6 HEALTH BENEFITS OF WATER
6 Benefits of Water (Plus: How Much You Should Be Drinking)
Water is essential to life. Without it, and, well, you wouldn’t have life…including your own. How much water you need to drink daily depends on a variety of factors, but the reasons why you need to drink enough water remain the same regardless of who you are.
Here are 6 reasons why you need to drink enough water and how to determine just how much water you should be drinking daily.
6 HEALTH BENEFITS OF WATER
1. Water Maintains Your Body’s Fluid Balance
Your body is about 60% water, and water is essential to every function in your body. Functions like digestion, cognitive function, circulation, and temperature.
When you’re dehydrated, your body has to allocate its water reserves. This means even minor dehydration can cause constipation, bloating, poor circulation, fatigue, lack of concentration, and even depression.
2. Water Controls Your Appetite
Water itself is not a magic pill for weight loss; however, thirst is often confused for hunger. Rather than immediately eating, first drink water.
Second, water has zero calories. So if you’re drinking water, you’re not drinking other high-calorie beverages.
Third, foods high in water content are not only healthier than cooked and processed options, but more filling. One of the first things I noticed when I starting a high raw diet was that I was fuller faster. Not only is my hunger signal turning off because my body is getting the proper nutrition it needs, but the water helps fill me up.
Remember to eat as much raw food as possible (foods not cooked higher than 104°F), especially when it comes to veggies. The reason a large quantity of vegetables shrivels to a small bowl when cooked is because you are losing the valuable water content.
3. Water Boosts Strength and Endurance
When muscle cells don’t have adequate water, they shrivel and their performance suffers, leading to muscle fatigue, cramps, and strains.
This goes for every muscle in your body, not just those large muscle groups that fatigue when you exercise. Dehydration also causes muscles like your heart to weaken and those in your face to sag and lose elasticity.
4. Water Keeps Skin Looking Young
While over-hydration won’t erase your crow’s feet, dehydration does make skin look duller, drier, and more wrinkled, which can be improved with proper hydration.
Water plumps up the skin, improves skin elasticity, and gives your complexion that youthful glow.
In addition, water flushes toxins out of the body, which means fewer breakouts.
5. Water Keeps Your Kidneys in Tip Top Shape
Your kidneys process 200 quarts of blood daily, cleaning out waste and transporting it to the bladder to be excreted in your urine, and the main toxin/waste product in your body that the kidneys work to remove is blood urea nitrogen. But your kidneys can only do this if you are properly hydrated. (Remember that point about allocating resources?)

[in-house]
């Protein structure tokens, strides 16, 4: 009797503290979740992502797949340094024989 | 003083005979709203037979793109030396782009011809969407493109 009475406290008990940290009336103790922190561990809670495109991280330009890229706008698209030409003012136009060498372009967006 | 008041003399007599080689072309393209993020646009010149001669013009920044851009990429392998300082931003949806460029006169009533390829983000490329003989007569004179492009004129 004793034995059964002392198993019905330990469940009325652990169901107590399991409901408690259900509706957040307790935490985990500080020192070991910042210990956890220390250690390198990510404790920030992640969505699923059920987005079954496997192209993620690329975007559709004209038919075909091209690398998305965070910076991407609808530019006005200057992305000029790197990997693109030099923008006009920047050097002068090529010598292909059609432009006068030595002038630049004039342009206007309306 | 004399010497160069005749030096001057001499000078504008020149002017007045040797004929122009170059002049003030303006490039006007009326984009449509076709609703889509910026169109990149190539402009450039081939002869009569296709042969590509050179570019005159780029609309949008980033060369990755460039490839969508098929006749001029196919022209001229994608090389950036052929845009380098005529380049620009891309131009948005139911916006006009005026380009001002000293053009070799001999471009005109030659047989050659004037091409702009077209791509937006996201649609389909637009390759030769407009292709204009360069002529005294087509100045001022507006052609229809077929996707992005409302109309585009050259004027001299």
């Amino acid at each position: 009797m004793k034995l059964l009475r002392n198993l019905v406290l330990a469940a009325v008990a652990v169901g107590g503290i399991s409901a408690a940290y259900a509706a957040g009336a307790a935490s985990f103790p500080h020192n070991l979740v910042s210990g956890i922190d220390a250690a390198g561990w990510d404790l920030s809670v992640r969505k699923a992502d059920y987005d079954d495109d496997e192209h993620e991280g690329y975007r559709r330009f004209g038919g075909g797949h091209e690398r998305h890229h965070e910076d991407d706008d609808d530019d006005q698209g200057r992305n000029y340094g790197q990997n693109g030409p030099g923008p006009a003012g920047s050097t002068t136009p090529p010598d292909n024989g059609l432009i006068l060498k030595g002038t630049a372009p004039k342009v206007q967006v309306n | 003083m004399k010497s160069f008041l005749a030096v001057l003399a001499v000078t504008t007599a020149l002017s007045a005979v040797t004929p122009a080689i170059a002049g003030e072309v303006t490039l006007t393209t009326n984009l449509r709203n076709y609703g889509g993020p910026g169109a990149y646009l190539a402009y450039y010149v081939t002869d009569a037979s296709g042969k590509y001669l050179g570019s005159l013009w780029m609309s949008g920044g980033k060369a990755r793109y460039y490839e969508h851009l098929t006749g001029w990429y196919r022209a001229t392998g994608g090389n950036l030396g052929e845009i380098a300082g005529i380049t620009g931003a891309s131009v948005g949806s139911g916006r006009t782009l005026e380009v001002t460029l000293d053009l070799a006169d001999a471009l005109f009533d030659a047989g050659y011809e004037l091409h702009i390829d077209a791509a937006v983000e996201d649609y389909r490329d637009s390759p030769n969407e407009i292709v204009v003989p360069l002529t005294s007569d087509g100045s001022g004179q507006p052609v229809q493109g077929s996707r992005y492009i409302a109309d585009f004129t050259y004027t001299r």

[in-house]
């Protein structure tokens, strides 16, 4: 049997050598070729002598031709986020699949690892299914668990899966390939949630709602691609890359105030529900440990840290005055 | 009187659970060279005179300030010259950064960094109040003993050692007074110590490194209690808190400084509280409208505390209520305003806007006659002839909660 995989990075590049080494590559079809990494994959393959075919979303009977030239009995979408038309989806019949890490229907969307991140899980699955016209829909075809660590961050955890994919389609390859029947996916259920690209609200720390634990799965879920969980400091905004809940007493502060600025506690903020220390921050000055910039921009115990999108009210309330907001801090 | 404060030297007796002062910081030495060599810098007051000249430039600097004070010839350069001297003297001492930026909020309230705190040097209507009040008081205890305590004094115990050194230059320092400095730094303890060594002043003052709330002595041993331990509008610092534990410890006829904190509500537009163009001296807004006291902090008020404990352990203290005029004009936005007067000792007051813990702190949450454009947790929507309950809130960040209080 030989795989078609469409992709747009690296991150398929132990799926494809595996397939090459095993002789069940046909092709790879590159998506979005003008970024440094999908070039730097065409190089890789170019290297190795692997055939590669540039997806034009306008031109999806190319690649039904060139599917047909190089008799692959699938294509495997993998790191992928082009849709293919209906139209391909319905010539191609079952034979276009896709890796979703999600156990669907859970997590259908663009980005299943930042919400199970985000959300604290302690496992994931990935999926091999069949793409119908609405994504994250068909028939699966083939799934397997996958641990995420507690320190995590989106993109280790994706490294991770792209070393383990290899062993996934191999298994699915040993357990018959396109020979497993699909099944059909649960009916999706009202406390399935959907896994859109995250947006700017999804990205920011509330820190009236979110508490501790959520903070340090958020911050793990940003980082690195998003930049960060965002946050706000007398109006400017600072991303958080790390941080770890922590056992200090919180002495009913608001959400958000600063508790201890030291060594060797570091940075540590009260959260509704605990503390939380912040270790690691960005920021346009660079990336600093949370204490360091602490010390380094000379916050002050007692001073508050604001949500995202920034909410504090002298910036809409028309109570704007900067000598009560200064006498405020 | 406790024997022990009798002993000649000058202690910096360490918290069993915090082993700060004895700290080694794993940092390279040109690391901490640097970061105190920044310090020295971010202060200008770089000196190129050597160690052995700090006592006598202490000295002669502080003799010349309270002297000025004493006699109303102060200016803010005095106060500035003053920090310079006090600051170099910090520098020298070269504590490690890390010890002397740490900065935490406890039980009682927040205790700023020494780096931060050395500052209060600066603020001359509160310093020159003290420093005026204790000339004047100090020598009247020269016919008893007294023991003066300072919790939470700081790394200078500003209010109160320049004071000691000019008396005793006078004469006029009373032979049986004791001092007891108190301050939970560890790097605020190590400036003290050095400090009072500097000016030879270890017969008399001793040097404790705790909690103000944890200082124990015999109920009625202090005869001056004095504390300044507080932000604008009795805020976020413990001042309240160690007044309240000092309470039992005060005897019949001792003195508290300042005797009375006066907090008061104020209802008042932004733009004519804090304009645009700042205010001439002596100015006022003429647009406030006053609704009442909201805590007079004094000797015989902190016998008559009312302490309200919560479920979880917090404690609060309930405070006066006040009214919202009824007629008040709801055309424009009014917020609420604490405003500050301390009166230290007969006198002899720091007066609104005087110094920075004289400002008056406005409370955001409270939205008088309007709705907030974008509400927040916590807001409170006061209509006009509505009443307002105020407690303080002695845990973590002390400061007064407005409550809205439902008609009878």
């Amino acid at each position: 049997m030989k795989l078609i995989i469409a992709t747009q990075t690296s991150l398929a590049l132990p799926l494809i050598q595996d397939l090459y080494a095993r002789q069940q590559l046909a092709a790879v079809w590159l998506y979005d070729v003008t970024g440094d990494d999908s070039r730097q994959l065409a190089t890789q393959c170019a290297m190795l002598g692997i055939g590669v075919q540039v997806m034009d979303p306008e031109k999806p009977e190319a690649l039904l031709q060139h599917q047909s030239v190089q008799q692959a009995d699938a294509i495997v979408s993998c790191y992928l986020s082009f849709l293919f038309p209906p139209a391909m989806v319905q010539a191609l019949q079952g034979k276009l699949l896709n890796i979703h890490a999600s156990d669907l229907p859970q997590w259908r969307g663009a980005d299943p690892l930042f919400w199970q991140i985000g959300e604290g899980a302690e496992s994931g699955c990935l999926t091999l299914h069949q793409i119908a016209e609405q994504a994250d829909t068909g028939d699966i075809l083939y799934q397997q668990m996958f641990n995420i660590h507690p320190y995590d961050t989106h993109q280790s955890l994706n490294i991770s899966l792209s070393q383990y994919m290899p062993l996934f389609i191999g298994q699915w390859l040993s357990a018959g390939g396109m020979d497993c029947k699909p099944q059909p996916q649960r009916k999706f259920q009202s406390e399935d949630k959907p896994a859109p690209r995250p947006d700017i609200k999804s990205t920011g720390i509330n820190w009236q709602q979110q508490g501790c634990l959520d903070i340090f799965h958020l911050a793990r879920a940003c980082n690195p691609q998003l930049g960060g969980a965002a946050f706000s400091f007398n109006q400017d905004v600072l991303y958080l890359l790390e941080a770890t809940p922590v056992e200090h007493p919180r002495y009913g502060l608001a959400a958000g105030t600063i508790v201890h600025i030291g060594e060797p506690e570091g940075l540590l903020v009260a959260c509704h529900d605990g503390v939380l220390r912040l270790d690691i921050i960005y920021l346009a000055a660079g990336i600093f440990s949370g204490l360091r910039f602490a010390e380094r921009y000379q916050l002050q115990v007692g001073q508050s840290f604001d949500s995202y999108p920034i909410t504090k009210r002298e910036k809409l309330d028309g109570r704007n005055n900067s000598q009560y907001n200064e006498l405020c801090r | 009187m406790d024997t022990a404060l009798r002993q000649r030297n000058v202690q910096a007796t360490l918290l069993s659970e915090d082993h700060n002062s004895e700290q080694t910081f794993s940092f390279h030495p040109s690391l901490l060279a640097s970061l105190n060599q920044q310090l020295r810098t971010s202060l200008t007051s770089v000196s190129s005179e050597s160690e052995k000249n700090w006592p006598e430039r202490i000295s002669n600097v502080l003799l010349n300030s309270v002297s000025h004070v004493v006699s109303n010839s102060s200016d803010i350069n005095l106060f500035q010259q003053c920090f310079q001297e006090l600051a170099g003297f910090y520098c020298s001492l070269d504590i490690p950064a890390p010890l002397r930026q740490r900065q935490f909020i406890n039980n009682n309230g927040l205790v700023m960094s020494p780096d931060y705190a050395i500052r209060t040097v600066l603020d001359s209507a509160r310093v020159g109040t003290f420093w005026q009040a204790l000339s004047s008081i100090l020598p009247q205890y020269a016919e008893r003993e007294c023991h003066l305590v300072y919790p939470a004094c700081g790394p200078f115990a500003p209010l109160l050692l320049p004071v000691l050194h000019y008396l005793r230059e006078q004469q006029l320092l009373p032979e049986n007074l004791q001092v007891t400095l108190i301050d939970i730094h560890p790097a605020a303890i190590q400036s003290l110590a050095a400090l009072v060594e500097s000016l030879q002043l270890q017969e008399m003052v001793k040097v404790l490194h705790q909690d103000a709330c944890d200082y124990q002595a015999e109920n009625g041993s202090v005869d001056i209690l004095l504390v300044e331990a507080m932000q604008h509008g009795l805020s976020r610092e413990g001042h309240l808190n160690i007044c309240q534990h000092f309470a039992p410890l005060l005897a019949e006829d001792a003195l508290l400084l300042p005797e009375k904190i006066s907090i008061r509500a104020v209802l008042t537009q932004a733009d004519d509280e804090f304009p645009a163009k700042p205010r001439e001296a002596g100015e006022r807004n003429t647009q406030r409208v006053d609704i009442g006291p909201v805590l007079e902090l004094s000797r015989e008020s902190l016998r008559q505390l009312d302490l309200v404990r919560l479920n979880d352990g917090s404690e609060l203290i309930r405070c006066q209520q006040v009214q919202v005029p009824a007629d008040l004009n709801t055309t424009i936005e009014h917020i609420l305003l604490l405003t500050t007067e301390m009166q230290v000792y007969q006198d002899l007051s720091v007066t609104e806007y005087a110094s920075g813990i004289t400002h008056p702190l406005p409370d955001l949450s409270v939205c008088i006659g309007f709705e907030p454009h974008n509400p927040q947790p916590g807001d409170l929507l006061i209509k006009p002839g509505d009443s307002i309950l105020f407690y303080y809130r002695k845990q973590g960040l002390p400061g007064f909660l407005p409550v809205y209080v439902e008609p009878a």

This is why dehydration puts you at higher risk for kidney stones.
6. Water Keeps You Regular
Adequate hydration keeps things flowing along your gastrointestinal tract, meaning no bloat and constipation. When you are dehydrated, the colon pulls water from stool to maintain hydration, resulting in constipation and a lot of unnecessary straining.
Again, this is why I advocate a high raw diet. The high fiber and water content help lift the gunk that’s stuck in your GI tract and act like a power washer, flushing everything out of you.
HOW MUCH WATER YOU NEED TO DRINK DAILY
There’s no one-size-fits-all when it comes to individual water needs, but these guidelines can help you determine how much water is right for you.
As a general rule of thumb, I like to start people drinking half of their body weight in ounces of water per day. So, for me, at 120 pounds, that means I need to drink a minimum of 60 ounces of water per day.
You do need to up your water intake if you workout — the more you sweat, the more water you need to drink to compensate for the water lost through sweat — live where it’s hot and humid, or are sick with a cold or the flu. So you can see why I say my minimum is 60 ounces. I workout daily and live where there’s serious humidity year round.
Coffee and alcohol are highly acidic and dehydrating, so again, you’ll need to drink more water to compensate for the water lost by drinking these beverages.
In addition, alcohol interferes with brain/kidney communication, causing excess excretion of fluids that leads to further dehydration. Plus, alcohol tanks your metabolism for HOURS after sipping your last cocktail. Best to avoid.
When you’re properly hydrated, urine flows freely, is light in color or colorless, and odorless.
To keep yourself hydrated:
• Drink 16 ounces of warm water with lemon as soon as you wake up. This revs your metabolism, jump starts your digestion, alkalizes the body, and wakes you up.
• Drink 8-16 ounces of water 30 minutes before each meal. Add lemon essential oil so you do not dilute the acid in your stomach, which can hinder digestion.
• Keep a water bottle on hand at all times.
• Add cucumber, lemon, berries, orange, or essential oils to keep your taste buds excited.
So raise your glass (of H20) and “Cheers!” to a well-watered you!